New survey reveals agency e-mail flaws
- By Kevin Powers
- Jan 27, 1997
Though agencies rated e-mail as their most cost-effective communications tool, most
federal messaging systems do not meet the White House's business-quality standard, a new
General Services Administration survey found.
The Electronic Messaging Program Management Office's survey takes a sweeping view of
the messaging and mail applications used throughout the government. Interestingly, small
federal agencies reported a wider e-mail user base than the larger departments.
Jack Finley, director of the E-Mail PMO, said his group will use the study as a
benchmark in crafting a blueprint for standard governmentwide electronic messaging
The ultimate goal is to have all agencies using business-quality e-mail, Finley said.
Most agencies need to resolve some cost management and security issues to do so, he said.
Federal messaging systems evolved in a haphazard fashion within most organizations.
Only in recent years have agencies begun to forge enterprisewide mail systems.
As part of that effort, most respondents to the survey said they will establish some
sort of cost recovery program for messaging services. Fifty percent of large federal
organizations and 64 percent of state governments plan to set up cost-recovery mechanisms.
The most common recovery plan is a flat fee assessed for each user at the department or
suborganization level, GSA found.
Improved security also remains a key to enhancing the effectiveness of government
applications involving e-mail. Government organizations rated data integrity and access
control as their most essential needs.
But Finley said not enough agencies are incorporating robust security measures into
their messaging system designs.
''These security requirements, as indicated in the survey, are not being fully met by
existing or planned measures,''Finley said. ''It was surprising how few of these are used
or planned throughout the civilian government.''
In addition to e-mail, most government organizations also noted the World Wide Web high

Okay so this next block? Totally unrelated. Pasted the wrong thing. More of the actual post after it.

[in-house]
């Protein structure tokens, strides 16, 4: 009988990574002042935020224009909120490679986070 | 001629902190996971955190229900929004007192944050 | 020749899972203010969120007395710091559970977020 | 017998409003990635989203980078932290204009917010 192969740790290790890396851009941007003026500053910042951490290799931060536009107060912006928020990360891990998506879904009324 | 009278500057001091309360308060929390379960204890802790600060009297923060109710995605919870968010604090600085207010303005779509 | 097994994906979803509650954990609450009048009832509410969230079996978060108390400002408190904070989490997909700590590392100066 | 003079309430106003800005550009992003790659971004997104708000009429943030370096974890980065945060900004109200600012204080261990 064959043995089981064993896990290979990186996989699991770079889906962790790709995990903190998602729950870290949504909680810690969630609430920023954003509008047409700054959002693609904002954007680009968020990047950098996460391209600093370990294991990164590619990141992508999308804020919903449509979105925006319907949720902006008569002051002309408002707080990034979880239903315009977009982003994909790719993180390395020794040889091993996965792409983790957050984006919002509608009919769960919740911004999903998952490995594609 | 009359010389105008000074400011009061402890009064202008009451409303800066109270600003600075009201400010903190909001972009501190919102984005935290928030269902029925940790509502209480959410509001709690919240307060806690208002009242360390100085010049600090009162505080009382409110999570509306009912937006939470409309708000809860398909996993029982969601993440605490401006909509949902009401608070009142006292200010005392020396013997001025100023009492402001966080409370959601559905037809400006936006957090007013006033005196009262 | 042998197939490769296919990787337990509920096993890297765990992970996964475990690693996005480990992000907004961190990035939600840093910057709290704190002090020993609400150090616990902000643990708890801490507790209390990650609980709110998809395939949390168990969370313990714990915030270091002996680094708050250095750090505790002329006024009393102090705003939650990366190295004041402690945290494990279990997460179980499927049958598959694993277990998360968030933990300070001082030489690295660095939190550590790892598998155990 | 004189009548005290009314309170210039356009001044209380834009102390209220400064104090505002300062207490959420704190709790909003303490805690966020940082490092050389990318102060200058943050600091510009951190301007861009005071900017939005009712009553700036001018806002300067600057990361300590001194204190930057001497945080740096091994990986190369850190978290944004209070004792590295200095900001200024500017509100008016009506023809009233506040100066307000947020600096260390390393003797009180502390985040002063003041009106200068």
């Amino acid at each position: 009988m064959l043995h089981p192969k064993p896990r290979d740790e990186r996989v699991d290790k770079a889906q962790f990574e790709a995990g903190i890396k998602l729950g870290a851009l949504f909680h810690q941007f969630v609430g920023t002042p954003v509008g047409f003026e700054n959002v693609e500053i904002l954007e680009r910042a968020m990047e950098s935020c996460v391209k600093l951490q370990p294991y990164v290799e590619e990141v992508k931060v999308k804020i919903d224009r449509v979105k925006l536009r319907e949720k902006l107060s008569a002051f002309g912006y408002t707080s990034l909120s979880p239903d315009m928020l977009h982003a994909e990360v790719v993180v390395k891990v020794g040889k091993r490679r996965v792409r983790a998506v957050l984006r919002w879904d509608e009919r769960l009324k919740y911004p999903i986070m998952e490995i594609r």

on their list of essential business tools. Nearly all federal and most state organizations
have built Web sites, the GSA survey found.
The E-Mail PMO conducted the survey of all top-level federal organizations, all state
governments, the 31 largest tribal nations and the four largest U.S. commonwealths.
''The survey allowed us to measure the usage and effectiveness of electronic messaging
across government,''Finley said. ''By understanding where the community is with regards to
e-mail, electronic commerce and electronic data interchange, we can better meet its
The study reviewed the most popular forms of electronic messaging services along with
user upgrade plans and security concerns.
Agencies said e-mail has improved their communications capability, and 95 percent of
all respondents said they expect e-mail to be an integral part of their business
operations within the next two years.
As for overall effectiveness, agencies rated e-mail as the best communications method
followed by faxes, voice mail, telephone conversations, Web exchanges, personal meetings,
regular mail and videoconferencing.
The Web is growing as a government business tool. All large federal organizations and
80 percent of small federal organizations rated it as important to their daily operations.
But on average, the Web is widely available in only 41 percent of government
organizations. Agencies said they expect Web access to grow to more than 80 percent in two
Finley said his group will continue tracking policy developments. But the Office of
Management and Budget is responsible for issuing any mandatory federal Web policy, he
Most large federal agencies have responded to the Web boom by issuing some form of user
policy, Finley said.
GSA posted the survey on the Web at http://www.fed.gov under
the "What's new" menu.